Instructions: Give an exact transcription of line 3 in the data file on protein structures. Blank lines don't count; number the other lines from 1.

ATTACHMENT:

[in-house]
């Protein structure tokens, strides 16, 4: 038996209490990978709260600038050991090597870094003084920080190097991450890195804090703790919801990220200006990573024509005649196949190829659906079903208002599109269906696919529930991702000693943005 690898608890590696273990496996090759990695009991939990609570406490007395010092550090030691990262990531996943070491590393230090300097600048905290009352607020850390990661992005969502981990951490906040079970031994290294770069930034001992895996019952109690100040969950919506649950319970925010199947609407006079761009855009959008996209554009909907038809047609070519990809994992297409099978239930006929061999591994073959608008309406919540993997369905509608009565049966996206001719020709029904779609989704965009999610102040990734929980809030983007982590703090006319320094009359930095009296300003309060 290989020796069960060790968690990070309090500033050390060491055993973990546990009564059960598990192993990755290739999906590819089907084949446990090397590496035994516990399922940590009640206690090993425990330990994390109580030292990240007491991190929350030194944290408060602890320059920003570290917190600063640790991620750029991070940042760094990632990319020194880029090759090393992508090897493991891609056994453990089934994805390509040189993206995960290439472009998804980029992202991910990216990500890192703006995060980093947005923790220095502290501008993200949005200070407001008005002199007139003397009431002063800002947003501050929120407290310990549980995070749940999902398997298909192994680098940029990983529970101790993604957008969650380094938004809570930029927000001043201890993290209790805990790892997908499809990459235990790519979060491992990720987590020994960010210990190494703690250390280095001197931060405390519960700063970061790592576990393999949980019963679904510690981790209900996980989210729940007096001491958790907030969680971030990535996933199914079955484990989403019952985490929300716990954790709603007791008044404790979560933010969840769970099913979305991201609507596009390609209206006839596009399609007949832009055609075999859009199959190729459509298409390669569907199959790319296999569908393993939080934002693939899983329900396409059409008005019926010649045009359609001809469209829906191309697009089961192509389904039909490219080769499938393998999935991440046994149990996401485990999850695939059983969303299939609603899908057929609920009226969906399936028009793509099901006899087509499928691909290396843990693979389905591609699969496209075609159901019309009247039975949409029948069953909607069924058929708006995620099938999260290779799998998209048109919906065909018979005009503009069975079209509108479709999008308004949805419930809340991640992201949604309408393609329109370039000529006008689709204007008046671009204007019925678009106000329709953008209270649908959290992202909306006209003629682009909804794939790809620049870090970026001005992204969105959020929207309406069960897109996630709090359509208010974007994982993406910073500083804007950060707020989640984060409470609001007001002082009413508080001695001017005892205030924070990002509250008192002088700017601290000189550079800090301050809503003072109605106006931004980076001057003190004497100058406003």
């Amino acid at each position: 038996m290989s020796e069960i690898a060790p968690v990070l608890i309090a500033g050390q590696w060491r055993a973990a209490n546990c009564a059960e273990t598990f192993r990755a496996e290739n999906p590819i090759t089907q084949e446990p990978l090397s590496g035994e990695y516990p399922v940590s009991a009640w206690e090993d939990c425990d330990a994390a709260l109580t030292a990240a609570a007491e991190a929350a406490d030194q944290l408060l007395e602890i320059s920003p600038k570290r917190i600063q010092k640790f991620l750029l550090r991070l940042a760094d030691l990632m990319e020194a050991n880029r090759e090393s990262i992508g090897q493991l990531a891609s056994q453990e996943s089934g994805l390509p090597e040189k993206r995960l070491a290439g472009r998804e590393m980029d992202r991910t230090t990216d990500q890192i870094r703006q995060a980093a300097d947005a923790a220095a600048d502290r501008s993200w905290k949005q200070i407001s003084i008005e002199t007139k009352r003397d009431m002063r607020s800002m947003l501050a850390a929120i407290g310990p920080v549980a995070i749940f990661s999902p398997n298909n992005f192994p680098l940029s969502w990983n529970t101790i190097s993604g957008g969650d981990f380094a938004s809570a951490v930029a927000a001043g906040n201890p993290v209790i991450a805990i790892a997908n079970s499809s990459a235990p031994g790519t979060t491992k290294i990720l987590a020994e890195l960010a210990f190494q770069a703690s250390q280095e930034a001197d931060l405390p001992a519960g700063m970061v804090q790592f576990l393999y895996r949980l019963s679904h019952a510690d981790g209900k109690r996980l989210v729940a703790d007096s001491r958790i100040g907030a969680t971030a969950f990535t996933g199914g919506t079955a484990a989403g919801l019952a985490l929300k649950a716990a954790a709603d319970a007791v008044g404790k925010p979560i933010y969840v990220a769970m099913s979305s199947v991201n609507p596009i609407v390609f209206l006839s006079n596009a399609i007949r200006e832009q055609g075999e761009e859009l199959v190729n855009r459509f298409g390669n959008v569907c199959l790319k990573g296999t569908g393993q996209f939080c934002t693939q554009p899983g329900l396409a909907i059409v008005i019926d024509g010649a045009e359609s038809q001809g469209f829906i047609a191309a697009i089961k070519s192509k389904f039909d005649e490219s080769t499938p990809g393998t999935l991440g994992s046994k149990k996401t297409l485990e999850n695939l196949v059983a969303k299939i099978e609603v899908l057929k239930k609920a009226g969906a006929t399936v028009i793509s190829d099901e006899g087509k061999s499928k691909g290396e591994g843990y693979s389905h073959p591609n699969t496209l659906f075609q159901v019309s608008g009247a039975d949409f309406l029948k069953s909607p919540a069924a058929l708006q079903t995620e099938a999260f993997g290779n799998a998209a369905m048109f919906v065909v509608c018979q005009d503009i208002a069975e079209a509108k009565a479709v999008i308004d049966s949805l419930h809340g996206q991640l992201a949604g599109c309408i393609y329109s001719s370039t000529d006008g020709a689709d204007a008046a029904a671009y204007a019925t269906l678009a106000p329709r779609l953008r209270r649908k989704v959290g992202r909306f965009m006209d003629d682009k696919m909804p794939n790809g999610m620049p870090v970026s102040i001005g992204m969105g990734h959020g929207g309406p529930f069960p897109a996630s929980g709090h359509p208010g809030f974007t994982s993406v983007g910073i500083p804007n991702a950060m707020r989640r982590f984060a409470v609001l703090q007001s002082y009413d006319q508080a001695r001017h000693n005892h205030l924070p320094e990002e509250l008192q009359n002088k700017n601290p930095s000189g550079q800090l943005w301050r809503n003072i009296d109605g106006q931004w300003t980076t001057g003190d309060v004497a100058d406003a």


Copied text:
């Amino acid at each position: 038996m290989s020796e069960i690898a060790p968690v990070l608890i309090a500033g050390q590696w060491r055993a973990a209490n546990c009564a059960e273990t598990f192993r990755a496996e290739n999906p590819i090759t089907q084949e446990p990978l090397s590496g035994e990695y516990p399922v940590s009991a009640w206690e090993d939990c425990d330990a994390a709260l109580t030292a990240a609570a007491e991190a929350a406490d030194q944290l408060l007395e602890i320059s920003p600038k570290r917190i600063q010092k640790f991620l750029l550090r991070l940042a760094d030691l990632m990319e020194a050991n880029r090759e090393s990262i992508g090897q493991l990531a891609s056994q453990e996943s089934g994805l390509p090597e040189k993206r995960l070491a290439g472009r998804e590393m980029d992202r991910t230090t990216d990500q890192i870094r703006q995060a980093a300097d947005a923790a220095a600048d502290r501008s993200w905290k949005q200070i407001s003084i008005e002199t007139k009352r003397d009431m002063r607020s800002m947003l501050a850390a929120i407290g310990p920080v549980a995070i749940f990661s999902p398997n298909n992005f192994p680098l940029s969502w990983n529970t101790i190097s993604g957008g969650d981990f380094a938004s809570a951490v930029a927000a001043g906040n201890p993290v209790i991450a805990i790892a997908n079970s499809s990459a235990p031994g790519t979060t491992k290294i990720l987590a020994e890195l960010a210990f190494q770069a703690s250390q280095e930034a001197d931060l405390p001992a519960g700063m970061v804090q790592f576990l393999y895996r949980l019963s679904h019952a510690d981790g209900k109690r996980l989210v729940a703790d007096s001491r958790i100040g907030a969680t971030a969950f990535t996933g199914g919506t079955a484990a989403g919801l019952a985490l929300k649950a716990a954790a709603d319970a007791v008044g404790k925010p979560i933010y969840v990220a769970m099913s979305s199947v991201n609507p596009i609407v390609f209206l006839s006079n596009a399609i007949r200006e832009q055609g075999e761009e859009l199959v190729n855009r459509f298409g390669n959008v569907c199959l790319k990573g296999t569908g393993q996209f939080c934002t693939q554009p899983g329900l396409a909907i059409v008005i019926d024509g010649a045009e359609s038809q001809g469209f829906i047609a191309a697009i089961k070519s192509k389904f039909d005649e490219s080769t499938p990809g393998t999935l991440g994992s046994k149990k996401t297409l485990e999850n695939l196949v059983a969303k299939i099978e609603v899908l057929k239930k609920a009226g969906a006929t399936v028009i793509s190829d099901e006899g087509k061999s499928k691909g290396e591994g843990y693979s389905h073959p591609n699969t496209l659906f075609q159901v019309s608008g009247a039975d949409f309406l029948k069953s909607p919540a069924a058929l708006q079903t995620e099938a999260f993997g290779n799998a998209a369905m048109f919906v065909v509608c018979q005009d503009i208002a069975e079209a509108k009565a479709v999008i308004d049966s949805l419930h809340g996206q991640l992201a949604g599109c309408i393609y329109s001719s370039t000529d006008g020709a689709d204007a008046a029904a671009y204007a019925t269906l678009a106000p329709r779609l953008r209270r649908k989704v959290g992202r909306f965009m006209d003629d682009k696919m909804p794939n790809g999610m620049p870090v970026s102040i001005g992204m969105g990734h959020g929207g309406p529930f069960p897109a996630s929980g709090h359509p208010g809030f974007t994982s993406v983007g910073i500083p804007n991702a950060m707020r989640r982590f984060a409470v609001l703090q007001s002082y009413d006319q508080a001695r001017h000693n005892h205030l924070p320094e990002e509250l008192q009359n002088k700017n601290p930095s000189g550079q800090l943005w301050r809503n003072i009296d109605g106006q931004w300003t980076t001057g003190d309060v004497a100058d406003a």